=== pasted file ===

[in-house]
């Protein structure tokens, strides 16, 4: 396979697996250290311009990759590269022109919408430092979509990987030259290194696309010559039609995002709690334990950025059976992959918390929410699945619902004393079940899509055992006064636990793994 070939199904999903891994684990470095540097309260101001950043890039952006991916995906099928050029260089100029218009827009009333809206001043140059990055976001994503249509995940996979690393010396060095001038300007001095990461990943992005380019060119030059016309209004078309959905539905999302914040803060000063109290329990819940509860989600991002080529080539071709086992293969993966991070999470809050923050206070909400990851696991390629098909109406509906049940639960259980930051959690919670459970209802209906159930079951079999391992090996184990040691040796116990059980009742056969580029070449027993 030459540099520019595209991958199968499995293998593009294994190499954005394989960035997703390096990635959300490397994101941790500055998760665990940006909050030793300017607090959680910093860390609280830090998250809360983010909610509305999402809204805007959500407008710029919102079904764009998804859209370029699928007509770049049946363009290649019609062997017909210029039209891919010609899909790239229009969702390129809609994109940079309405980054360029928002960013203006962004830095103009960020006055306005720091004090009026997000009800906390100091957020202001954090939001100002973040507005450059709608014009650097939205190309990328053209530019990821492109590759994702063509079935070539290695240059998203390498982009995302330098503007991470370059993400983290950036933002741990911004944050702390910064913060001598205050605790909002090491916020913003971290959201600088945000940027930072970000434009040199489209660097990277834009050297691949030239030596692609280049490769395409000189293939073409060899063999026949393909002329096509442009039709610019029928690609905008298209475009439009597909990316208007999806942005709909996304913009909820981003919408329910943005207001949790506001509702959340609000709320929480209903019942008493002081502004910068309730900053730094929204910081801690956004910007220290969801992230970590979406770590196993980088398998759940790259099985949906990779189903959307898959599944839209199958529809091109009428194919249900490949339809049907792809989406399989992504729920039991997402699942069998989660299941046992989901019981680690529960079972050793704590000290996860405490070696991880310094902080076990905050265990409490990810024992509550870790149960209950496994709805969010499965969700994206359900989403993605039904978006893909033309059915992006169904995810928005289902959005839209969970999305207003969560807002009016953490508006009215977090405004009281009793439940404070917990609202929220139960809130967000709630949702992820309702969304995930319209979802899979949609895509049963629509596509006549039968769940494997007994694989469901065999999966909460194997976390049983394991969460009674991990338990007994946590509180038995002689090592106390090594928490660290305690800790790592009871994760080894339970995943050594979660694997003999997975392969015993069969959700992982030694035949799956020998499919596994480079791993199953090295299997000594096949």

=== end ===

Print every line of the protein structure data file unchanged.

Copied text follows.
[in-house]
């Protein structure tokens, strides 16, 4: 396979697996250290311009990759590269022109919408430092979509990987030259290194696309010559039609995002709690334990950025059976992959918390929410699945619902004393079940899509055992006064636990793994 070939199904999903891994684990470095540097309260101001950043890039952006991916995906099928050029260089100029218009827009009333809206001043140059990055976001994503249509995940996979690393010396060095001038300007001095990461990943992005380019060119030059016309209004078309959905539905999302914040803060000063109290329990819940509860989600991002080529080539071709086992293969993966991070999470809050923050206070909400990851696991390629098909109406509906049940639960259980930051959690919670459970209802209906159930079951079999391992090996184990040691040796116990059980009742056969580029070449027993 030459540099520019595209991958199968499995293998593009294994190499954005394989960035997703390096990635959300490397994101941790500055998760665990940006909050030793300017607090959680910093860390609280830090998250809360983010909610509305999402809204805007959500407008710029919102079904764009998804859209370029699928007509770049049946363009290649019609062997017909210029039209891919010609899909790239229009969702390129809609994109940079309405980054360029928002960013203006962004830095103009960020006055306005720091004090009026997000009800906390100091957020202001954090939001100002973040507005450059709608014009650097939205190309990328053209530019990821492109590759994702063509079935070539290695240059998203390498982009995302330098503007991470370059993400983290950036933002741990911004944050702390910064913060001598205050605790909002090491916020913003971290959201600088945000940027930072970000434009040199489209660097990277834009050297691949030239030596692609280049490769395409000189293939073409060899063999026949393909002329096509442009039709610019029928690609905008298209475009439009597909990316208007999806942005709909996304913009909820981003919408329910943005207001949790506001509702959340609000709320929480209903019942008493002081502004910068309730900053730094929204910081801690956004910007220290969801992230970590979406770590196993980088398998759940790259099985949906990779189903959307898959599944839209199958529809091109009428194919249900490949339809049907792809989406399989992504729920039991997402699942069998989660299941046992989901019981680690529960079972050793704590000290996860405490070696991880310094902080076990905050265990409490990810024992509550870790149960209950496994709805969010499965969700994206359900989403993605039904978006893909033309059915992006169904995810928005289902959005839209969970999305207003969560807002009016953490508006009215977090405004009281009793439940404070917990609202929220139960809130967000709630949702992820309702969304995930319209979802899979949609895509049963629509596509006549039968769940494997007994694989469901065999999966909460194997976390049983394991969460009674991990338990007994946590509180038995002689090592106390090594928490660290305690800790790592009871994760080894339970995943050594979660694997003999997975392969015993069969959700992982030694035949799956020998499919596994480079791993199953090295299997000594096949």